FOLLOWING the footsteps of cod, haddock, halibut, salmon and hosts of other
seafish are the seahorses which are the
latest victims of overfishing, According
to Amanda Vincent, an Oxford biologist, some 20 million scahorses were
consumed last year. Its demand in
southeast Asia has overtaken the supply
sharply. It is used as a traditional medicine for curing asthma, goitre, impotence and psoriasis.
Thailand, Vietnam and Philippines
are the biggest exporters of scahorses
in the world. However, their catches
during the last 2 years have fallen by
60 per cent. To keep up with the grow-ing demands, the young ones of the
species are being caught, pushing
the seahorses more to the brink of
According to Vincent, inshore fishing coupled with the offshore netting is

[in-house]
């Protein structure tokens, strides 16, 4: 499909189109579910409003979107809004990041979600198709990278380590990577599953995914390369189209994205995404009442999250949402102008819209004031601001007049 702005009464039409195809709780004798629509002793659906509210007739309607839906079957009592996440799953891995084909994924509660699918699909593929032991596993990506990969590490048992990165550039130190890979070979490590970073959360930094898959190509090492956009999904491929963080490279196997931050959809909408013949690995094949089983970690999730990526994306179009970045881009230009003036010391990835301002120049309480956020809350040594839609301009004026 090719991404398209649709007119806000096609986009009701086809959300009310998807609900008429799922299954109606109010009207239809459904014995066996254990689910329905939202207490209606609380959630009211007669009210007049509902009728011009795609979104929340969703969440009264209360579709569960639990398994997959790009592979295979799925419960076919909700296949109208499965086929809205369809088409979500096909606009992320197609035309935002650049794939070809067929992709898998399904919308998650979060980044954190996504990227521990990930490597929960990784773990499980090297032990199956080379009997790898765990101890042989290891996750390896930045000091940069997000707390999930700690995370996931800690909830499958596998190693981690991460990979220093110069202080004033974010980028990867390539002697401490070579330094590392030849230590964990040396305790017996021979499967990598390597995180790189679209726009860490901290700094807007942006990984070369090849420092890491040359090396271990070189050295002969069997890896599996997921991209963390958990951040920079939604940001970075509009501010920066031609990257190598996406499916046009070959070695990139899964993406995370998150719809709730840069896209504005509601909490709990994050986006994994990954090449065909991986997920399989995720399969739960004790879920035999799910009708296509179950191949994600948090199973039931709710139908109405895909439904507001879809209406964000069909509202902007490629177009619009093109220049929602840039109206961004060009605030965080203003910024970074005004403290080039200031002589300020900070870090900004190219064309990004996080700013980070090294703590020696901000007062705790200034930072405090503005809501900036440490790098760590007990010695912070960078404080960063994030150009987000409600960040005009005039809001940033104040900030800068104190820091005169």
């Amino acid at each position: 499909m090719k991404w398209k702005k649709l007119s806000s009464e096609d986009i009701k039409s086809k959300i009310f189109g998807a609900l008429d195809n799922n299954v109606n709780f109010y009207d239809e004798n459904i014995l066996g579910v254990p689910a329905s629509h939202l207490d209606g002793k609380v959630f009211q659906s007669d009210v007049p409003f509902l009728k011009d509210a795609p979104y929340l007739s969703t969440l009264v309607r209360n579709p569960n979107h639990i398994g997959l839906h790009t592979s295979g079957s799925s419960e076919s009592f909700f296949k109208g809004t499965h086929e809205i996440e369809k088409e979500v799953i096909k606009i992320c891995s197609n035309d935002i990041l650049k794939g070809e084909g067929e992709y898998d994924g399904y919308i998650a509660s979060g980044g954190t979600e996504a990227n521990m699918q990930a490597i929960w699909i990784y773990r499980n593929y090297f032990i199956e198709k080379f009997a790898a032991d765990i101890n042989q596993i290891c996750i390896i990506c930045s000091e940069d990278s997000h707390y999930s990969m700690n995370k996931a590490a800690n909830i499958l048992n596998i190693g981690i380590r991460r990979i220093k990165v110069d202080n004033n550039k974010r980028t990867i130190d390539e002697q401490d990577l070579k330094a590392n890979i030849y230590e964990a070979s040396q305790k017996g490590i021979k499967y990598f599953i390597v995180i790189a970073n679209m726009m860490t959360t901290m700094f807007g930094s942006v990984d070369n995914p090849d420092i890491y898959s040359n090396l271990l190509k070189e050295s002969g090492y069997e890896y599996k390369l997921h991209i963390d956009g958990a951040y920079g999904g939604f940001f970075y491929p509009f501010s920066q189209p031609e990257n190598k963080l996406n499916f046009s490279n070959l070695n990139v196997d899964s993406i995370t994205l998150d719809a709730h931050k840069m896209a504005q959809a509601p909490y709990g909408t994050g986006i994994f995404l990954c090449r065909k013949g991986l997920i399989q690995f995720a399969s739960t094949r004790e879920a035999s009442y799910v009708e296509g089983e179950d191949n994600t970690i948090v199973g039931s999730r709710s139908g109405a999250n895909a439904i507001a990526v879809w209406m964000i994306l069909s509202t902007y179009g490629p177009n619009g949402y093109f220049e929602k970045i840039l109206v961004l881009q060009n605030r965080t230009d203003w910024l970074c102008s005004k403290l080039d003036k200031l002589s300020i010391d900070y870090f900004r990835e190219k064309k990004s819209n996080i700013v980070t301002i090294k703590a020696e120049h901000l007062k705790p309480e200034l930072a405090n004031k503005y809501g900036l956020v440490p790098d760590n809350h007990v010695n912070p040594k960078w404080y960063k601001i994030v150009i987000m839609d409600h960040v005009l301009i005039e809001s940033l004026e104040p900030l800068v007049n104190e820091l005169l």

the main reason for the seahorses' wipe
out. The poor fishermen who cannot
afford expensive offshore fishing, fish in
the vicinity of land as fishes, seahorses
and other aquatic creatures swim
towards the shore to spawn. To remedy
the situation, Vincent has set up a
marine reserve in a village in
Philippines, where the villagers patrol
regularly to prevent the poachers.
Fishing is prohibited in the breeding
season. Protection and breeding of this
kind will soon increase the number of
seahorses, she hopes.
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